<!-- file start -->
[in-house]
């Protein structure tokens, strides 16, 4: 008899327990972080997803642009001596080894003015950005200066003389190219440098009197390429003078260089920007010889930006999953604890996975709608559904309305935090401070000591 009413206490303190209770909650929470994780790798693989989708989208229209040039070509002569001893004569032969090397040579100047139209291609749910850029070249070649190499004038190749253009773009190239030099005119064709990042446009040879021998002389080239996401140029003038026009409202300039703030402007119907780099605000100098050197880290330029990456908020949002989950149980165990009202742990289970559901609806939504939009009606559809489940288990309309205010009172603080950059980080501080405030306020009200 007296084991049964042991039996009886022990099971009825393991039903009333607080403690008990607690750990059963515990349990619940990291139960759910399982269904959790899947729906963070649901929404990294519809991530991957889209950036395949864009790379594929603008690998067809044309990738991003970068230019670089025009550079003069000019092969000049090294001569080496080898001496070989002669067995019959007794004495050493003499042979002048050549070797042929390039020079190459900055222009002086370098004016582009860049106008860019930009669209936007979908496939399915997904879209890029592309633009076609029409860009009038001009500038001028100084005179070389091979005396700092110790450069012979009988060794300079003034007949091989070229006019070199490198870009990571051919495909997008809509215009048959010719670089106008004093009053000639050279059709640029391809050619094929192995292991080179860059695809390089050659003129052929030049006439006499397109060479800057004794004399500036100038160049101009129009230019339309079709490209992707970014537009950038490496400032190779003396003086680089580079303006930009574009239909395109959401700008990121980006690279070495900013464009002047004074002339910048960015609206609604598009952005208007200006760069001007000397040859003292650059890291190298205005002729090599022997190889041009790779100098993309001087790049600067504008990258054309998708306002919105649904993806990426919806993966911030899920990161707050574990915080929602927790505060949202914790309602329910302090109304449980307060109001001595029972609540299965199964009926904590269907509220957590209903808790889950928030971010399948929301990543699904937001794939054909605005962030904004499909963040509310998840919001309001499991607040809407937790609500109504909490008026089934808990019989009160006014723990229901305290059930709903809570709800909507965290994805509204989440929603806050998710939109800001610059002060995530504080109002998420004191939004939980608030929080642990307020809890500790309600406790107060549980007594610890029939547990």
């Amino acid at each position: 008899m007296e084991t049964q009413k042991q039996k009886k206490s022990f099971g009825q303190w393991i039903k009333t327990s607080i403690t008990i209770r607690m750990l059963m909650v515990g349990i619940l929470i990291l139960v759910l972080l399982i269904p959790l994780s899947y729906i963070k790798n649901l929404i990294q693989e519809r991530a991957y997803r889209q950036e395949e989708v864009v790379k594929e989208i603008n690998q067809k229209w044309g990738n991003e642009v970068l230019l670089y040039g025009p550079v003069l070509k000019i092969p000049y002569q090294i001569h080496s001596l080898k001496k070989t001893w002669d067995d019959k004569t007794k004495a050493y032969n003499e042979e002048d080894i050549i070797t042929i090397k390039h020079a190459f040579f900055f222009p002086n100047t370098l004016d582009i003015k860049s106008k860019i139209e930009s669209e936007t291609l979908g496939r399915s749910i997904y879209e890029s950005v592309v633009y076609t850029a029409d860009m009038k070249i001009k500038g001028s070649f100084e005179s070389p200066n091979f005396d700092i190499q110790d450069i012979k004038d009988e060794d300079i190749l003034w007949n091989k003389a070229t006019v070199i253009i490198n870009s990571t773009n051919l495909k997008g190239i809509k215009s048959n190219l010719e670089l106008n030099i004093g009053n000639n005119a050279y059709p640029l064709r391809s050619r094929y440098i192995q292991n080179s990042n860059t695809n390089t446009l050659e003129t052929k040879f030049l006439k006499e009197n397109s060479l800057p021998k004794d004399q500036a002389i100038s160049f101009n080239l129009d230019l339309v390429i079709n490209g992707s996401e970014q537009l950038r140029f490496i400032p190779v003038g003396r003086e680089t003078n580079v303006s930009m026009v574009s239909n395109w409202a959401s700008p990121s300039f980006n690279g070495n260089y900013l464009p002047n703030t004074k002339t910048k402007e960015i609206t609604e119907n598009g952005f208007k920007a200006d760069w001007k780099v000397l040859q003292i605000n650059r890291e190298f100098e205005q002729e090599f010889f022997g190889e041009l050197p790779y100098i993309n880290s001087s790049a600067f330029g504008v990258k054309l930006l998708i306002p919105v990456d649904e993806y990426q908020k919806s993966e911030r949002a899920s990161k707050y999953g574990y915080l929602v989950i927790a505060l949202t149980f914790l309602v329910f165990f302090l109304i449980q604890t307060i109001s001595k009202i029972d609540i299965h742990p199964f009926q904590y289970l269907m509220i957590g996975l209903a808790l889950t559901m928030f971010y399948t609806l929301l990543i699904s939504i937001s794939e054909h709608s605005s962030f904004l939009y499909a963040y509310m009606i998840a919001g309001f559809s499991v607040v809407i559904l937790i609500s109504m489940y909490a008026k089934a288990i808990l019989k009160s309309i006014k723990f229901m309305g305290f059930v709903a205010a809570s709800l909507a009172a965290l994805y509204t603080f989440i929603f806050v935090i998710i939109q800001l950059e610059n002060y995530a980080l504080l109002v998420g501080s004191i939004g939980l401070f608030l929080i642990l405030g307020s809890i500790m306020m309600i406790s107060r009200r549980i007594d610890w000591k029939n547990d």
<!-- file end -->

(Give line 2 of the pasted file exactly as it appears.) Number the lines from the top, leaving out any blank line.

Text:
């Protein structure tokens, strides 16, 4: 008899327990972080997803642009001596080894003015950005200066003389190219440098009197390429003078260089920007010889930006999953604890996975709608559904309305935090401070000591 009413206490303190209770909650929470994780790798693989989708989208229209040039070509002569001893004569032969090397040579100047139209291609749910850029070249070649190499004038190749253009773009190239030099005119064709990042446009040879021998002389080239996401140029003038026009409202300039703030402007119907780099605000100098050197880290330029990456908020949002989950149980165990009202742990289970559901609806939504939009009606559809489940288990309309205010009172603080950059980080501080405030306020009200 007296084991049964042991039996009886022990099971009825393991039903009333607080403690008990607690750990059963515990349990619940990291139960759910399982269904959790899947729906963070649901929404990294519809991530991957889209950036395949864009790379594929603008690998067809044309990738991003970068230019670089025009550079003069000019092969000049090294001569080496080898001496070989002669067995019959007794004495050493003499042979002048050549070797042929390039020079190459900055222009002086370098004016582009860049106008860019930009669209936007979908496939399915997904879209890029592309633009076609029409860009009038001009500038001028100084005179070389091979005396700092110790450069012979009988060794300079003034007949091989070229006019070199490198870009990571051919495909997008809509215009048959010719670089106008004093009053000639050279059709640029391809050619094929192995292991080179860059695809390089050659003129052929030049006439006499397109060479800057004794004399500036100038160049101009129009230019339309079709490209992707970014537009950038490496400032190779003396003086680089580079303006930009574009239909395109959401700008990121980006690279070495900013464009002047004074002339910048960015609206609604598009952005208007200006760069001007000397040859003292650059890291190298205005002729090599022997190889041009790779100098993309001087790049600067504008990258054309998708306002919105649904993806990426919806993966911030899920990161707050574990915080929602927790505060949202914790309602329910302090109304449980307060109001001595029972609540299965199964009926904590269907509220957590209903808790889950928030971010399948929301990543699904937001794939054909605005962030904004499909963040509310998840919001309001499991607040809407937790609500109504909490008026089934808990019989009160006014723990229901305290059930709903809570709800909507965290994805509204989440929603806050998710939109800001610059002060995530504080109002998420004191939004939980608030929080642990307020809890500790309600406790107060549980007594610890029939547990």